The best roles on television for people of short stature are those in which dwarfism takes a back seat. In the new show, Are You There, Chelsea? Mark Povinelli plays Todd, a supporting character on the show who works at a sports bar. I've watched only two episodes, but, compared to portrayals in popular culture that objectify little people because of their physical appearance, Todd appears to be one of the better roles for people of short stature. Like the rest of the cast, Todd is in search of a laugh, a good time and some comfort. He just happens to be a dwarf. He understated presence of dwarfism on Are You There, Chelsea? underscores the irony of Chelsea Handler's Feb. 8 appearance on The Rosie Show. Characters such as Povinelli's and Peter Dinklage's recent honors on the Emmys and Golden Globes have delivered a message that people with dwarfism, while different in physical appearance, have far more similarities with their non-dwarf peers than they do differences. Povenilli, Dinklage and others in popular culture are reflective of what is becoming a more inclusive community, a community that welcomes differences, including dwarfism.
But on the Feb. 8 Rosie Show, Handler and Rosie O'Donnell all but put up a sign that said "little people not welcome." The conversation turned to dwarfism when O'Donnell confessed a fear of little people, a fear that is evidently linked to her grandmother's fear of munchkins in The Wizard of Oz. Many people, including people with dwarfism who watched the interview, might have been able to forgive O'Donnell for her discomfort. After all, there are probably not more than 30,000 people with dwarfism in the United States. Most people don't personally know a dwarf. The unfamiliar breeds discomfort. We can't help that. It's a part of human nature.
But what happened after O'Donnell's confession was unacceptable and hard to forgive. I expected her to address her fears as an opportunity to bridge the gap between her own misunderstanding of dwarfism and the reality of what life is like for people with dwarfism. Rather than erase any distance, O'Donnell reinforced the gap. After Rosie's confession, she and Handler engaged in a conversation that at best infantilized and at worst dehumanized little people. Handler, who compared dating a little person to child abuse, and wondered aloud how a dwarf could give birth to a baby, certainly wasn't helpful if O'Donnell wanted to make a sincere effort to recognize that dwarfism is secondary to a person's skills, ambitions, passions and personality. But O'Donnell never went beyond treating discomfort with dwarfism any more seriously than she would a fear of clowns, as if it was something quirky, or unique about her. The behavior would have damaging had it come from any talk show host. But from O'Donnell, who claims to be about inclusion, the behavior was unexpected and utterly disappointing. Even later in the conversation, when O'Donnell mentioned Martin Henderson, the victim of a heinous physical assault, and who was singled out simply because he is a dwarf, O'Donnell failed to make a human connection to dwarfism.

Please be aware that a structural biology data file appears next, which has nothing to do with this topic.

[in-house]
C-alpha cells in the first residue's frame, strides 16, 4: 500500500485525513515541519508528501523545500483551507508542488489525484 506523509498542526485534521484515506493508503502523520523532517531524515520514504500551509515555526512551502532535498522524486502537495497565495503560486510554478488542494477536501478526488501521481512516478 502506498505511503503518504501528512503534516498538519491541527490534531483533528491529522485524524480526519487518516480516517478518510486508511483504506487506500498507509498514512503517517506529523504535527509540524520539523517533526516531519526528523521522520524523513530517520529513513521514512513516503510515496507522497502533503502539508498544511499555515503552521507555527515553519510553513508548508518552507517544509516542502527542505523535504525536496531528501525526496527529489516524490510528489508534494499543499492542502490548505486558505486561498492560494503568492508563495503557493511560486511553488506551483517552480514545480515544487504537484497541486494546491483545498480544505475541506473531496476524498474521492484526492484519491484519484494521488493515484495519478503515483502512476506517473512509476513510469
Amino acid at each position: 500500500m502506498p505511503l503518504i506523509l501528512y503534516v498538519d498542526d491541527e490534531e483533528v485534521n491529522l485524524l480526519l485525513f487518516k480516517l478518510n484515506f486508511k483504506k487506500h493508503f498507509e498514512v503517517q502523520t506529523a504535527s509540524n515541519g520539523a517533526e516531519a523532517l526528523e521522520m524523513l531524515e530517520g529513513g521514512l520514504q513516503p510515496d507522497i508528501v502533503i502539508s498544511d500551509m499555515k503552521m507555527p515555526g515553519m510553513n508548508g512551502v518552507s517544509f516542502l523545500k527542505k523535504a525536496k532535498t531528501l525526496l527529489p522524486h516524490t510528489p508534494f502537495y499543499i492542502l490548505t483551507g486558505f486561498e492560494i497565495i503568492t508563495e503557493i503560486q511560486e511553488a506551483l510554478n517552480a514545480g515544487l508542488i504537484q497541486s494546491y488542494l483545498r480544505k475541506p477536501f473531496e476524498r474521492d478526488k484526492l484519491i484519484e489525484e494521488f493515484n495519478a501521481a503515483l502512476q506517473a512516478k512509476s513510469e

Since the Feb. 8 telecast of The Rosie Show, little people around the world have responded. Hundreds of people have reached out to O'Donnell, demanding a public apology and demanding that she dialogue with the dwarfism community in order to address the misinformation.
In response, O'Donnell has apologized on her Twitter feed, directly to reality star Amy Roloff and to others. The Twitter apologies could be a good first step, but she needs to do more. Going forward, she needs to use her platform as a public figure to promote awareness about little people. If she doesn't, thousands of people around the world will no longer think of her as a champion of inclusion. Rather, she will be another second rate comedian who, sensing that she is losing the crowd, resorts to a joke using the m-word.